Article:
Investigate the breast reduction procedure on your own

Your parents are more likely to take you seriously if you’ve put serious thought into the procedure already. Do your research, and do it thoroughly. Don’t just look at photos or stories about celebrities who’ve had breast reduction—also read up on what’s involved in surgery (including things like incisions, scars, and anesthesia), the potential risks of breast reduction, and what’s required during recovery.

Be savvy about what sources you seek (and believe). Skip Tumblr and stick with reliable information from experienced cosmetic surgeons. A great place to start is our American Board of Cosmetic Surgery breast reduction procedure guide.

Hearing other patients’ stories can also be helpful.

Write down what you’ve found out about breast reduction

You know how hard it can be to say the right things when you’re nervous. Even though it’s your parents you are speaking to, you might still be nervous—and you don’t want to leave out any important facts. Writing your thoughts out will help. Some points to jot down:

  • Your physical and emotional symptoms, such as back or neck pain, bra chafing or grooves, discomfort during sports, unwanted attention, etc.
  • How breast reduction has been shown to help with these symptoms. You can even quote studies and statistics. Your doctor’s office can point you toward some literature, or if you’re feeling studious, you can search PubMed.gov for study summaries.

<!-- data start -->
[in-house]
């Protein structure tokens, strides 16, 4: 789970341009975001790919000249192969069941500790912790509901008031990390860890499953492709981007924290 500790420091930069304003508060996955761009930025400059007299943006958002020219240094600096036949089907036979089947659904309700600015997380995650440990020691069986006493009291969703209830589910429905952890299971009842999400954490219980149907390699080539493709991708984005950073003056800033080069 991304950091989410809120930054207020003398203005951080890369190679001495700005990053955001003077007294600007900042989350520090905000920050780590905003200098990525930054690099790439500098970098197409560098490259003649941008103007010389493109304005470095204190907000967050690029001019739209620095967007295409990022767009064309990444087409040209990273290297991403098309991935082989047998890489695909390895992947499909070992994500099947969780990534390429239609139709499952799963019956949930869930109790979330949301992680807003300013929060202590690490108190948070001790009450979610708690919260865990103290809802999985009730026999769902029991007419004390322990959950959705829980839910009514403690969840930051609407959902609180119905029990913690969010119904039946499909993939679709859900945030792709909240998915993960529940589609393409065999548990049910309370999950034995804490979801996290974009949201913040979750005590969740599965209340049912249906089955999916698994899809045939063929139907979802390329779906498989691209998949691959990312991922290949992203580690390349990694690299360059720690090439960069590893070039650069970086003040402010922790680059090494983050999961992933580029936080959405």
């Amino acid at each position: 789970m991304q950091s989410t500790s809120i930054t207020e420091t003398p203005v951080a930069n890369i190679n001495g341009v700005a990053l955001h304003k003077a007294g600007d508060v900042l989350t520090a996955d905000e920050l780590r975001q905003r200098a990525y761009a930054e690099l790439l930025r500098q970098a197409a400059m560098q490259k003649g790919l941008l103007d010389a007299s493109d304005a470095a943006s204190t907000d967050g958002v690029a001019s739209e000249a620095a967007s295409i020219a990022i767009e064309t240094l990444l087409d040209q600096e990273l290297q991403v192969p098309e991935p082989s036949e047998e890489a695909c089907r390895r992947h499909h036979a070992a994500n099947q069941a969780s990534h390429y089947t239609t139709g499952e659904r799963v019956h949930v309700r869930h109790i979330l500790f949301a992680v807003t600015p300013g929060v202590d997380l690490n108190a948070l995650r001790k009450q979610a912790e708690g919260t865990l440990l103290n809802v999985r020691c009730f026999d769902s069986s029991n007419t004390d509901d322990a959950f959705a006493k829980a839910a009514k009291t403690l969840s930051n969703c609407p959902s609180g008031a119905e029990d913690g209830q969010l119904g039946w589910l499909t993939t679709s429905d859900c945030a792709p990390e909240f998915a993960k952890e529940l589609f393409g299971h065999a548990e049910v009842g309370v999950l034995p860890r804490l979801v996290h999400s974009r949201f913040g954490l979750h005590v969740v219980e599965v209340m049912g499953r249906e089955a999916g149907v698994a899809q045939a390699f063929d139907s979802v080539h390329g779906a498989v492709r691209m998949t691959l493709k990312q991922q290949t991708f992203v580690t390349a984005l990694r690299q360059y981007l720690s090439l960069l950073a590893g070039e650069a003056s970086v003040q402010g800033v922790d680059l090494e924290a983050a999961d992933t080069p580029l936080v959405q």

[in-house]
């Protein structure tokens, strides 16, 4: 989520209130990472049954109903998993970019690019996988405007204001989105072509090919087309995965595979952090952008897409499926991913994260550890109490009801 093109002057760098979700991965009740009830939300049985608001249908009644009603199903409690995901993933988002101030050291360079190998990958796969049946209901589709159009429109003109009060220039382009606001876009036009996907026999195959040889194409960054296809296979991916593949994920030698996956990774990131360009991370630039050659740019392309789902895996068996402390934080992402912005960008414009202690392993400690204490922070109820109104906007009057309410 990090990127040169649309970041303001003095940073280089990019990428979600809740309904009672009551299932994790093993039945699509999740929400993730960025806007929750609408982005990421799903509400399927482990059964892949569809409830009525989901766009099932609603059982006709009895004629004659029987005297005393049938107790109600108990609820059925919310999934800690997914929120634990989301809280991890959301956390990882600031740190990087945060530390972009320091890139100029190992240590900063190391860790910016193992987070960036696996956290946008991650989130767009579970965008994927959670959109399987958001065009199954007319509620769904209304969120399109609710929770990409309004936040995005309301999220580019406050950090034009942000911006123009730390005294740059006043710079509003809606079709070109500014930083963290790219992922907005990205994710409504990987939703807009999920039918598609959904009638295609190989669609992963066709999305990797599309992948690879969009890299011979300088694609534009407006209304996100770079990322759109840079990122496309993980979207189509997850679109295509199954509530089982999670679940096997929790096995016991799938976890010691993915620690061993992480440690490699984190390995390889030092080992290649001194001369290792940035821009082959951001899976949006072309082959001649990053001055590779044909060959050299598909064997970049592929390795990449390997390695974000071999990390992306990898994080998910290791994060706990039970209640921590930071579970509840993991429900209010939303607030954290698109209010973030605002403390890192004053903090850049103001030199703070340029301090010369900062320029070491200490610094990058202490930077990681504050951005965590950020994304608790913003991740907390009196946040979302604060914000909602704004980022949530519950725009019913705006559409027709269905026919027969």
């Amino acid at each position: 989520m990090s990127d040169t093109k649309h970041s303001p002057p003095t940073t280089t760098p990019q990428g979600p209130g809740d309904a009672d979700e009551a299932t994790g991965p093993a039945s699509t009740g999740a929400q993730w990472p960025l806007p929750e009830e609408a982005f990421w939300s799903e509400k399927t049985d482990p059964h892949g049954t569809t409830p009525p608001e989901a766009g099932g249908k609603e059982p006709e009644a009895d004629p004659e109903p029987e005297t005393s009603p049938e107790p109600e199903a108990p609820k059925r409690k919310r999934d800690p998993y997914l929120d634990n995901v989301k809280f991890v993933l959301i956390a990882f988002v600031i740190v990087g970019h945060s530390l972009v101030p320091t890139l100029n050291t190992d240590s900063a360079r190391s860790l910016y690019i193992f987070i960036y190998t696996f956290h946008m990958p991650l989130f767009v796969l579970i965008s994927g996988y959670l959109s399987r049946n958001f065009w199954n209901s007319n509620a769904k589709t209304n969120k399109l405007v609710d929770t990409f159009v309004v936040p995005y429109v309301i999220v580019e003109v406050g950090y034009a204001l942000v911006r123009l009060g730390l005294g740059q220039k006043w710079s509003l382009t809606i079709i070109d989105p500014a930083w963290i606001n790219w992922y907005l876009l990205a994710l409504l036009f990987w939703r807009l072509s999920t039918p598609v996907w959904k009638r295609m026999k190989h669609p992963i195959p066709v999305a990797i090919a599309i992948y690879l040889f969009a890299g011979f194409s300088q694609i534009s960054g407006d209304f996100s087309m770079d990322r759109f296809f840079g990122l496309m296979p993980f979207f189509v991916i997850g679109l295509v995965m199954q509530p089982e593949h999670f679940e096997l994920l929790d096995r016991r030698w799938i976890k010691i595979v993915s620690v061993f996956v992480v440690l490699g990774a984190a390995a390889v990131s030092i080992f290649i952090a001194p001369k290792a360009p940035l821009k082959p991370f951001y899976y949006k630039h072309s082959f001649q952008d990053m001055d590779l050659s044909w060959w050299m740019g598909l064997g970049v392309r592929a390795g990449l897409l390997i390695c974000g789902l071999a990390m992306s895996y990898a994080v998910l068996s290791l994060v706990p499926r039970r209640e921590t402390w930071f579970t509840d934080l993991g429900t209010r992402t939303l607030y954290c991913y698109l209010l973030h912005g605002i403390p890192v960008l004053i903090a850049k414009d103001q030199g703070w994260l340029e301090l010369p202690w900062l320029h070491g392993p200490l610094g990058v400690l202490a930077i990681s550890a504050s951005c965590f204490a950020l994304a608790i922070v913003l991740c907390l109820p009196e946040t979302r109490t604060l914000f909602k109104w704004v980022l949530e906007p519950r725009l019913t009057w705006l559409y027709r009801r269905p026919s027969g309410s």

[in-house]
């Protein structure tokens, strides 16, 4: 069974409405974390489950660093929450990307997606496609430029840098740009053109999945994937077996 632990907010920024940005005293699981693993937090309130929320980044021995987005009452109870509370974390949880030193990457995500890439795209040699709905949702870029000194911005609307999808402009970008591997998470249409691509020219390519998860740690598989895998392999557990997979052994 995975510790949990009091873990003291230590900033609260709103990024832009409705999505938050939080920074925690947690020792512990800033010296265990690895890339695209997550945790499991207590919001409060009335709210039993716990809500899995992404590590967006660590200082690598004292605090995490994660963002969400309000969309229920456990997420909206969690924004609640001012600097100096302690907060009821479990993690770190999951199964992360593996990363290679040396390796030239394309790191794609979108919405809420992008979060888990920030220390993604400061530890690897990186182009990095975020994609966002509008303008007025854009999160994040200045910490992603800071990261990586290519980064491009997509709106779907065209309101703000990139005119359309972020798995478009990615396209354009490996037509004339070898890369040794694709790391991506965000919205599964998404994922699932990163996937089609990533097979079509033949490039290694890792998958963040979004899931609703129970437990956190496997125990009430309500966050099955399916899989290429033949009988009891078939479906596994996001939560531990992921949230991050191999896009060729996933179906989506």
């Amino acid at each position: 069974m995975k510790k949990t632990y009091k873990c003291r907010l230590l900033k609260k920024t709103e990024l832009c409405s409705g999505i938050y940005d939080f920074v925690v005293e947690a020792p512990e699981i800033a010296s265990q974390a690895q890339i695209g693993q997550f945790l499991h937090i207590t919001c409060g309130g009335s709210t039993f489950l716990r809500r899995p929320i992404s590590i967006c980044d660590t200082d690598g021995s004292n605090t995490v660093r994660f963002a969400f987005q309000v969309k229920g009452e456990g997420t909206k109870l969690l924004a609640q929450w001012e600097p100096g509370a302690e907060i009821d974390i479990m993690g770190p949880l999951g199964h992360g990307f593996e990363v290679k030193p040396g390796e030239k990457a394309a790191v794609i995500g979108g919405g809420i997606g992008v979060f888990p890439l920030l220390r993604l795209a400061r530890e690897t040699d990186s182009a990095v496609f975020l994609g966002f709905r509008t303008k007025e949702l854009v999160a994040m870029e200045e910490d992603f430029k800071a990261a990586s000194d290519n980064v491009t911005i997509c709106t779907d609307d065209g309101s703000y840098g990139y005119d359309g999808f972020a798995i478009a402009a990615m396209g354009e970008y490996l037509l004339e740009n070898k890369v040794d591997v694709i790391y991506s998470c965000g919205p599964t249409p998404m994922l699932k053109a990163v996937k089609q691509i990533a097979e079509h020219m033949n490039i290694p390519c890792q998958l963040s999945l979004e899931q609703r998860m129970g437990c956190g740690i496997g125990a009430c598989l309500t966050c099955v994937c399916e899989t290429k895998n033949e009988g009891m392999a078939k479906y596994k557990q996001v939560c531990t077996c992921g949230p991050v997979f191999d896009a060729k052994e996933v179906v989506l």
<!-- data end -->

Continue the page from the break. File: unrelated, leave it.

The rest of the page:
• What you know about the risks and potential complications with surgery.
  • Why you personally want breast reduction and why you believe it is the right option for you.

Now you’re ready to talk to your parents about breast reduction

After researching and organizing your thoughts, it’s time to have the big talk! Begin the conversation by explaining how you feel about your breasts, and what problems they cause for you. Then cite the research you’ve done on breast reduction and why you believe it is a good option for you—making it clear that you have realistic expectations and don’t expect surgery to solve all your problems.

Make your points, but be sure to let your parents talk too. Listen while they voice any concerns, and try not to get defensive—use your research to help address their questions, admit when you don’t know something, and agree to follow up on their questions. Be prepared for them to need a little while to consider your wishes—they want to be sure you are safe and happy and will likely want to think carefully about your having surgery.

Next step: choosing a breast reduction surgeon

Once you’ve talked, you and your parents may be ready to meet with a cosmetic surgeon to learn more about the procedure together. It’s important to choose a surgeon who is trained and experienced in breast reduction for younger patients; your parents can help you find qualified, board certified cosmetic surgeons in your area.

Talking to a surgeon doesn’t mean you have to commit to the procedure at any time—or that you will be given the go-ahead to have surgery—but a reputable cosmetic surgeon will happily and honestly answer your questions and help you learn if breast reduction is right for you.

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We hope this guide helps make it a little easier to talk to your parents. Good luck!